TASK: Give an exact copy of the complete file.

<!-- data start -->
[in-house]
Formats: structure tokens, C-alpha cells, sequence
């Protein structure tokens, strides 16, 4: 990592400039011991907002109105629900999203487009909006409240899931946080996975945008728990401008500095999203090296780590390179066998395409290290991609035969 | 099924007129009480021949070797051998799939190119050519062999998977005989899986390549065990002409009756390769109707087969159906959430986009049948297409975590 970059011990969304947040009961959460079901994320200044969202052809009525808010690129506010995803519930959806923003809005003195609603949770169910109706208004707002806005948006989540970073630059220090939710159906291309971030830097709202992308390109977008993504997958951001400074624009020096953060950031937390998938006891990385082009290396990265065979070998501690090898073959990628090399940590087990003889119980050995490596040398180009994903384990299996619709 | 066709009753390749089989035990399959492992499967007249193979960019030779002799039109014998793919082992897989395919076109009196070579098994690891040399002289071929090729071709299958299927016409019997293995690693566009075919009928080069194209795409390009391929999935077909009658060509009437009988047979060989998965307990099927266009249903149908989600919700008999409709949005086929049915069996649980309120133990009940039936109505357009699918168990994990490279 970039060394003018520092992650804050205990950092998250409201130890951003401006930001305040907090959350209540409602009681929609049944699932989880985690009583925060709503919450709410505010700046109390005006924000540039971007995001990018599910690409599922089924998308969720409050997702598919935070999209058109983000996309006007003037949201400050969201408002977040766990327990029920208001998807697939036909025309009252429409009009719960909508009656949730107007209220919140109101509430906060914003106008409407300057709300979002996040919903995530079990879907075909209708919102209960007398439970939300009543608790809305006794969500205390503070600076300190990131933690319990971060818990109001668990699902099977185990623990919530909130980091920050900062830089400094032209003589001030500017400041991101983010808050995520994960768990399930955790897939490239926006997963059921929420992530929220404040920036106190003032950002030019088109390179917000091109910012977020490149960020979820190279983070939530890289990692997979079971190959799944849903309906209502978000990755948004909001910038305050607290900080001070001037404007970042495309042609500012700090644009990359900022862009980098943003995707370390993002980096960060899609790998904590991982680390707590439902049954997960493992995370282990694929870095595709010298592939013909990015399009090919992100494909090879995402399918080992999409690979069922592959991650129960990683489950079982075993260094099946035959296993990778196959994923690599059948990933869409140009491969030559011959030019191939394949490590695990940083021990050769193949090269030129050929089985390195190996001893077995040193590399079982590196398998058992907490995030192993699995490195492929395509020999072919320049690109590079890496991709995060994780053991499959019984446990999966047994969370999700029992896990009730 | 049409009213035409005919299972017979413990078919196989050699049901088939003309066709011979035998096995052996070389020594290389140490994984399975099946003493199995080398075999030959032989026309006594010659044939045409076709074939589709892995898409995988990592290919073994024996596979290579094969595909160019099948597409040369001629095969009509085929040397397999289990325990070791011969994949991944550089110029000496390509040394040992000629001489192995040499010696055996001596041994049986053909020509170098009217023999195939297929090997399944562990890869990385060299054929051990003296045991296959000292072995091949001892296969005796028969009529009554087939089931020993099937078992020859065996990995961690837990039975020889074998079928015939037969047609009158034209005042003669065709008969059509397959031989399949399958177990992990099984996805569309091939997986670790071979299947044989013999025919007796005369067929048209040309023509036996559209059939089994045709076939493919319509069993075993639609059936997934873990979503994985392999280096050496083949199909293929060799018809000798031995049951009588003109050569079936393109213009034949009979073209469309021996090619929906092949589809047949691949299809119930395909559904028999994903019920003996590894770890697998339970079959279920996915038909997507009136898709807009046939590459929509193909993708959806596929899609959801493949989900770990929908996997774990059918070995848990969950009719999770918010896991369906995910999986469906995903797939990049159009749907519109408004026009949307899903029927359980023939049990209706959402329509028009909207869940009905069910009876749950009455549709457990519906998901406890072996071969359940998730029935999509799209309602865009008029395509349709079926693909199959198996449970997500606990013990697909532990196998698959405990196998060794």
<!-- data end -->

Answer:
[in-house]
Formats: structure tokens, C-alpha cells, sequence
């Protein structure tokens, strides 16, 4: 990592400039011991907002109105629900999203487009909006409240899931946080996975945008728990401008500095999203090296780590390179066998395409290290991609035969 | 099924007129009480021949070797051998799939190119050519062999998977005989899986390549065990002409009756390769109707087969159906959430986009049948297409975590 970059011990969304947040009961959460079901994320200044969202052809009525808010690129506010995803519930959806923003809005003195609603949770169910109706208004707002806005948006989540970073630059220090939710159906291309971030830097709202992308390109977008993504997958951001400074624009020096953060950031937390998938006891990385082009290396990265065979070998501690090898073959990628090399940590087990003889119980050995490596040398180009994903384990299996619709 | 066709009753390749089989035990399959492992499967007249193979960019030779002799039109014998793919082992897989395919076109009196070579098994690891040399002289071929090729071709299958299927016409019997293995690693566009075919009928080069194209795409390009391929999935077909009658060509009437009988047979060989998965307990099927266009249903149908989600919700008999409709949005086929049915069996649980309120133990009940039936109505357009699918168990994990490279 970039060394003018520092992650804050205990950092998250409201130890951003401006930001305040907090959350209540409602009681929609049944699932989880985690009583925060709503919450709410505010700046109390005006924000540039971007995001990018599910690409599922089924998308969720409050997702598919935070999209058109983000996309006007003037949201400050969201408002977040766990327990029920208001998807697939036909025309009252429409009009719960909508009656949730107007209220919140109101509430906060914003106008409407300057709300979002996040919903995530079990879907075909209708919102209960007398439970939300009543608790809305006794969500205390503070600076300190990131933690319990971060818990109001668990699902099977185990623990919530909130980091920050900062830089400094032209003589001030500017400041991101983010808050995520994960768990399930955790897939490239926006997963059921929420992530929220404040920036106190003032950002030019088109390179917000091109910012977020490149960020979820190279983070939530890289990692997979079971190959799944849903309906209502978000990755948004909001910038305050607290900080001070001037404007970042495309042609500012700090644009990359900022862009980098943003995707370390993002980096960060899609790998904590991982680390707590439902049954997960493992995370282990694929870095595709010298592939013909990015399009090919992100494909090879995402399918080992999409690979069922592959991650129960990683489950079982075993260094099946035959296993990778196959994923690599059948990933869409140009491969030559011959030019191939394949490590695990940083021990050769193949090269030129050929089985390195190996001893077995040193590399079982590196398998058992907490995030192993699995490195492929395509020999072919320049690109590079890496991709995060994780053991499959019984446990999966047994969370999700029992896990009730 | 049409009213035409005919299972017979413990078919196989050699049901088939003309066709011979035998096995052996070389020594290389140490994984399975099946003493199995080398075999030959032989026309006594010659044939045409076709074939589709892995898409995988990592290919073994024996596979290579094969595909160019099948597409040369001629095969009509085929040397397999289990325990070791011969994949991944550089110029000496390509040394040992000629001489192995040499010696055996001596041994049986053909020509170098009217023999195939297929090997399944562990890869990385060299054929051990003296045991296959000292072995091949001892296969005796028969009529009554087939089931020993099937078992020859065996990995961690837990039975020889074998079928015939037969047609009158034209005042003669065709008969059509397959031989399949399958177990992990099984996805569309091939997986670790071979299947044989013999025919007796005369067929048209040309023509036996559209059939089994045709076939493919319509069993075993639609059936997934873990979503994985392999280096050496083949199909293929060799018809000798031995049951009588003109050569079936393109213009034949009979073209469309021996090619929906092949589809047949691949299809119930395909559904028999994903019920003996590894770890697998339970079959279920996915038909997507009136898709807009046939590459929509193909993708959806596929899609959801493949989900770990929908996997774990059918070995848990969950009719999770918010896991369906995910999986469906995903797939990049159009749907519109408004026009949307899903029927359980023939049990209706959402329509028009909207869940009905069910009876749950009455549709457990519906998901406890072996071969359940998730029935999509799209309602865009008029395509349709079926693909199959198996449970997500606990013990697909532990196998698959405990196998060794």